• “Kids at Home”: The best ways to enjoy art from home

    It is a brave new world out there, with parents and caregivers all over the world adjusting to meeting work obligations from home, making sure e-learning and childcare happens, and staying sane. One of our top Specialist Consultants, Carole Laugier, advises how to take a breath and de-stress with some art and culture in your own home.

    Holland Park Education are constantly adding interactive art classes to our online timetable. Cecilia Wray is teaching about illustration, and Eleanor is offering all sorts of mediums from collage, to drawing to narrative, portraiture and beyond.

    Other resources include Lunch Doodles with Mo Willems or enjoy the stories, classes, and inspirations from My Modern Met. The Children’s Museum of the Arts is another great source for inspiration with daily drawing challenges inspired by different contemporary artists every week.

    Now that all cultural institutions are currently closed, take a virtual tour with Google’s Art and culture site, where you can also take lessons and explore the cities. The Guggenheim is offering a packed schedule of art classes and kids can take a tour of some of MoMA’s permanent collection highlights from the comfort of their own home or take up some art activities inspired by works in the collection.

    Colouring is a wonderful means of calming and reducing stress levels, so why not download a PDF from  the #ColorOurCollections initiative, which includes hundreds of participating institutions. Kids can learn how to create work like Vincent Van Gogh (and hear age-appropriate details of his life) with the Vincent Van Gogh Museum in Amsterdam, or color metropolitan street grids thanks to the New York Public Library. Or we can colour in the company of leading contemporary artists through #ColoringFromHome—where a series of daily sessions on Instagram Live features artists will be completing pages from the artist-designed RxArt Coloring Book. Or why not pop over to the Tate where you can take fun quizzes such as “Which Arty Hairstyle Should You Get?” or “Which Art Animal Art You?” or create your own playdough sculpture or create a chocolate painting.The Getty has its own online platform with multiple collection-based memory games and even teaches “knucklebones,” a game played by children in ancient Greece.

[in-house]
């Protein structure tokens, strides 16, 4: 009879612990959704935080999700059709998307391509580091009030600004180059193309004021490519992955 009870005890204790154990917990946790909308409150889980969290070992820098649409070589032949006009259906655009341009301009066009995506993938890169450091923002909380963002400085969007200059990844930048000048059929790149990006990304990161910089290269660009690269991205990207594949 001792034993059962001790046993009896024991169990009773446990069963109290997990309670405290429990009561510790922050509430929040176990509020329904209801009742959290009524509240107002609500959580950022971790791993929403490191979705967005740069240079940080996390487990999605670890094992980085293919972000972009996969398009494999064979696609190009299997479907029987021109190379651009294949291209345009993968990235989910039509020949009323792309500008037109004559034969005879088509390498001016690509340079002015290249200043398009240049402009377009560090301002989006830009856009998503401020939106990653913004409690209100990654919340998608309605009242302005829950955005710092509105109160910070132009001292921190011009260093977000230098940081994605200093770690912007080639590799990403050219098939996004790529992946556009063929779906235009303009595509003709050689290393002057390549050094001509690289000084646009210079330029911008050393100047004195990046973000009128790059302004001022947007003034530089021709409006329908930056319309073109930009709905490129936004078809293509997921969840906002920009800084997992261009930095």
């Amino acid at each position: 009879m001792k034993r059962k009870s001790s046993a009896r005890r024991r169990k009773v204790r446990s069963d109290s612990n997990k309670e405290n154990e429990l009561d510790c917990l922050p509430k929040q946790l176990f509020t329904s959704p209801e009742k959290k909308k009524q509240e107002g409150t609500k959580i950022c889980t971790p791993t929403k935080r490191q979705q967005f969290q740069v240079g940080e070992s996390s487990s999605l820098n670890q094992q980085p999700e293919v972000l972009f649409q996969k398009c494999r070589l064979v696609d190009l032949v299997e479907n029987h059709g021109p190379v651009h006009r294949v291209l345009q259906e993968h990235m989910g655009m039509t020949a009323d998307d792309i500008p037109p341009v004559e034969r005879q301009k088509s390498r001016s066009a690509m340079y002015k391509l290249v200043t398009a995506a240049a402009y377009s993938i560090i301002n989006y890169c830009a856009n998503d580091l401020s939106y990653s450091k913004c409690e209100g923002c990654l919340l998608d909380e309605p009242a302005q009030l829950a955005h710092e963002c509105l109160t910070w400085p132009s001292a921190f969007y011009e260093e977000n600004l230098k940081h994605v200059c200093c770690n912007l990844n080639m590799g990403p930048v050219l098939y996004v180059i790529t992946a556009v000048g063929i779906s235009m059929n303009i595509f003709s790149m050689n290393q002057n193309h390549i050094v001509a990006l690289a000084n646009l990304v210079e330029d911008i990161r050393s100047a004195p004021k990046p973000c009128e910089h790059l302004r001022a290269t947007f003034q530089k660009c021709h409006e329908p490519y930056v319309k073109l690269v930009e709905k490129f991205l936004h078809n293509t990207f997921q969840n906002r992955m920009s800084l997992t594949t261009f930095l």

So, take a breath, relax and de-stress with a new art project.

    About Carole Laugier: Carole Laugier is a University Advisor and Art & Design Consultant. She brings her experience from the educative and creative industries to this short article in which she shares her curiosity and thirst for keeping our brains active and connected through innovative means during this unprecedented time.




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